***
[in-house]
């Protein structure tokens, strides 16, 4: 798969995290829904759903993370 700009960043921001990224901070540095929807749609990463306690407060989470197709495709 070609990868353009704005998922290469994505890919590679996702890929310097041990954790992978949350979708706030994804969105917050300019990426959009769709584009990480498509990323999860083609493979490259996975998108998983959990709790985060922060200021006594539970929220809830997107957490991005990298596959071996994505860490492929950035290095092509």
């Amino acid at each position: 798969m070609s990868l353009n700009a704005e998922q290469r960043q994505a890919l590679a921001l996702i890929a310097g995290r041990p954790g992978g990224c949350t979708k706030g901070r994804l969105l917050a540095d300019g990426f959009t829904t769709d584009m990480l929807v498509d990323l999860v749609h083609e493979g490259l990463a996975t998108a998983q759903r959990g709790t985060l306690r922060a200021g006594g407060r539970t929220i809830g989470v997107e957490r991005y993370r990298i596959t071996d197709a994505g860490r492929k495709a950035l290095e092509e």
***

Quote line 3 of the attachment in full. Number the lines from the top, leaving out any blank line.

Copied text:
């Amino acid at each position: 798969m070609s990868l353009n700009a704005e998922q290469r960043q994505a890919l590679a921001l996702i890929a310097g995290r041990p954790g992978g990224c949350t979708k706030g901070r994804l969105l917050a540095d300019g990426f959009t829904t769709d584009m990480l929807v498509d990323l999860v749609h083609e493979g490259l990463a996975t998108a998983q759903r959990g709790t985060l306690r922060a200021g006594g407060r539970t929220i809830g989470v997107e957490r991005y993370r990298i596959t071996d197709a994505g860490r492929k495709a950035l290095e092509e």